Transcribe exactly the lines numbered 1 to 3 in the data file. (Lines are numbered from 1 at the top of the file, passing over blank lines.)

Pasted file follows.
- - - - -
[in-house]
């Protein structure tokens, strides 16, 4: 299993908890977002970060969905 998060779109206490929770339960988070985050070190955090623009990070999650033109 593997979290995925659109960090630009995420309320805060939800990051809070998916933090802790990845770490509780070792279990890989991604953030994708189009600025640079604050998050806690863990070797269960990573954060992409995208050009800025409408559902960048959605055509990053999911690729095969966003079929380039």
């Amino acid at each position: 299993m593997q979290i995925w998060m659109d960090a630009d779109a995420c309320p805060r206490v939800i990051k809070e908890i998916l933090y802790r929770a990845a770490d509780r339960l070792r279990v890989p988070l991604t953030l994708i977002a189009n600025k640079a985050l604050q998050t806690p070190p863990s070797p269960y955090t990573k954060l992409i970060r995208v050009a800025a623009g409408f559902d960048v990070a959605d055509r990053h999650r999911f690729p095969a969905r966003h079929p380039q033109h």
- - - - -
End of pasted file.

[in-house]
């Protein structure tokens, strides 16, 4: 299993908890977002970060969905 998060779109206490929770339960988070985050070190955090623009990070999650033109 593997979290995925659109960090630009995420309320805060939800990051809070998916933090802790990845770490509780070792279990890989991604953030994708189009600025640079604050998050806690863990070797269960990573954060992409995208050009800025409408559902960048959605055509990053999911690729095969966003079929380039």
């Amino acid at each position: 299993m593997q979290i995925w998060m659109d960090a630009d779109a995420c309320p805060r206490v939800i990051k809070e908890i998916l933090y802790r929770a990845a770490d509780r339960l070792r279990v890989p988070l991604t953030l994708i977002a189009n600025k640079a985050l604050q998050t806690p070190p863990s070797p269960y955090t990573k954060l992409i970060r995208v050009a800025a623009g409408f559902d960048v990070a959605d055509r990053h999650r999911f690729p095969a969905r966003h079929p380039q033109h």